Did You Know?

Lucienne:
A French baby name,
Means, Light, Illumination



Thomas Pink, the designer of 
the Red Riding Coat,
The coat's were then called 
Pink's  !!!

Wooden Bobbin's:



Lace makers in the eighteenth,nineteenth century Europe often inscribed, metal or wooden bobbins with declaration of love or the names and dates of important events, such as the birth of a child

Button's :




When buttons were invented, they were very expensive and worn primarily by the wealthy.
Wealthy women were dressed by maids. Dressmakers put the buttons on the "maid's" Right (or left side of the garment) !  Since most people are right handed, it is easier to push buttons on the right through holes on the left and that's where they have remained  ever since!

"Dressed to the Nine's:




My mother and grandmother used this term many times while I was
growing up, for either a time when they were going out or if  I were
dressing for a special occasion. However I never quite knew what 9 had to
do with this. Years later after becoming a Civil War Reenactor  I finally understood the
"saying".

In Victorian times women wore many layers, 9 or more, under their clothing
for modesty and to keep the outside layer clean from the underneath.  You could not
clean the outer layer as easily as you could the cotton, linen or silk  undergarments.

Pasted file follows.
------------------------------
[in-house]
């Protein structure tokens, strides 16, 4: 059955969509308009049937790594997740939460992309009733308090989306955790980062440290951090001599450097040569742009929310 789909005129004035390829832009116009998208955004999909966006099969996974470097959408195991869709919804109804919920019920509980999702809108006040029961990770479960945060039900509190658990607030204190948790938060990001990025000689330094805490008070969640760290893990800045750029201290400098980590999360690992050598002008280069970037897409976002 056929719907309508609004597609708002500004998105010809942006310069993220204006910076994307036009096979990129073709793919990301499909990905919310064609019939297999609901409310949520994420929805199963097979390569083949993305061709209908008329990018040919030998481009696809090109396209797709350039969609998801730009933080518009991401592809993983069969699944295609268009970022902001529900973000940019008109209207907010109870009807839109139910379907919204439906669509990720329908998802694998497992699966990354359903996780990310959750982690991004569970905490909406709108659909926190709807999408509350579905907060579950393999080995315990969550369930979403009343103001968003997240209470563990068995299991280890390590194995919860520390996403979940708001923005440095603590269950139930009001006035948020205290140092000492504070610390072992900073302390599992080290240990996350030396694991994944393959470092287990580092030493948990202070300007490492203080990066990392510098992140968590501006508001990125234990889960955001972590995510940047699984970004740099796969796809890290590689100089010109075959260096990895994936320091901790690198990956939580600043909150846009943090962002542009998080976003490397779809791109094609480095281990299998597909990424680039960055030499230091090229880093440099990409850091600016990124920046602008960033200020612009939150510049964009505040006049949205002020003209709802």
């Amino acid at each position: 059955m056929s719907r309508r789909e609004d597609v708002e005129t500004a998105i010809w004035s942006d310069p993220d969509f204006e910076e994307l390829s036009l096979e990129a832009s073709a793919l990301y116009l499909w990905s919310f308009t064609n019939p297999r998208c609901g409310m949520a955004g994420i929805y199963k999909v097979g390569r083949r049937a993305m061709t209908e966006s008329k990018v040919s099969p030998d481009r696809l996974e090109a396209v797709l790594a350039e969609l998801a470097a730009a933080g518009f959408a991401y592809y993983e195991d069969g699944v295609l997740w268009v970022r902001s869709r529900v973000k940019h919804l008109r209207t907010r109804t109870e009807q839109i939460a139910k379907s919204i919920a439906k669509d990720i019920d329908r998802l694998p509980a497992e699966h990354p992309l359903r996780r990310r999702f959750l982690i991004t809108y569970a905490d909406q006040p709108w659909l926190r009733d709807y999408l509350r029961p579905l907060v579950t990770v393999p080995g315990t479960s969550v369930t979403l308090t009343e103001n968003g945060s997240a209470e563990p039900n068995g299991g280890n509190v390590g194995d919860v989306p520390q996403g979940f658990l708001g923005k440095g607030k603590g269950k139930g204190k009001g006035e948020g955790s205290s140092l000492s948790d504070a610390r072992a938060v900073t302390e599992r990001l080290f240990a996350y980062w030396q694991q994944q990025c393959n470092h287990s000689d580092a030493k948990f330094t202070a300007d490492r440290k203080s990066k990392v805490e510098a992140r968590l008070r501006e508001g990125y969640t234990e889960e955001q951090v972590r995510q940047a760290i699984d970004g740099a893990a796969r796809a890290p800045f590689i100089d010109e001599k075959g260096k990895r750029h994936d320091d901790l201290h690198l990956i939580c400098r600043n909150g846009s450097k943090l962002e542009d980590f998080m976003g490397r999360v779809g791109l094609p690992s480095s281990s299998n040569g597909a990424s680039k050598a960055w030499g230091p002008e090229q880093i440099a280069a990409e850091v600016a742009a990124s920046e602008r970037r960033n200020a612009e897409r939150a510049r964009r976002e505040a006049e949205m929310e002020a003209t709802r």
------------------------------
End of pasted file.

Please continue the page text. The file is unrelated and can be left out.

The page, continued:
So......... to be correctly and properly dressed for society you wore 9 or more layers!

Hence the term "Dressed to the Nines"!

Today it is meant as a compliment ,  to mean, you are dressed "beautifully" or "the best" of the event you are attending!
I don't hear this phrase much anymore, although once in a while I do catch myself
saying it to my daughters or a friend.

Bloomer's:




Amelia Jenks Bloomer, women’s rights and temperance advocate, adopted Elizabeth Smith Millers , new dress reform  for women of the 1850′s.  Also know as Libby Miller, she was another fellow activist,  who believed in a change in the dress standards for women that would be less restrictive.  Millers  “Trousers” were gathered at the ankles, like the trousers women wore in the middle eastern countries.
Libby Miller’s cousin,  Elizabeth Cady Stanton, another well know women’s activist, visited and encouraged Bloomer who began to wear the costume and promote it enthusiastically.  Bloomer then published articles  about the new costume in her newspaper publication the “Lilly” where by promoting her praise at this new clothing revelation for women.
Articles began printing in the New York Tribune, as more and more women started wearing  what became to be called “The Bloomer Costume” or “Bloomers”.
Unfortunately due to much ridicule by the general public even on the streets of New York City, Bloomer relented the new fashion by 1859, commenting that a “new invention” the “crinoline” is a sufficient reform that she could now return to conventional dress.






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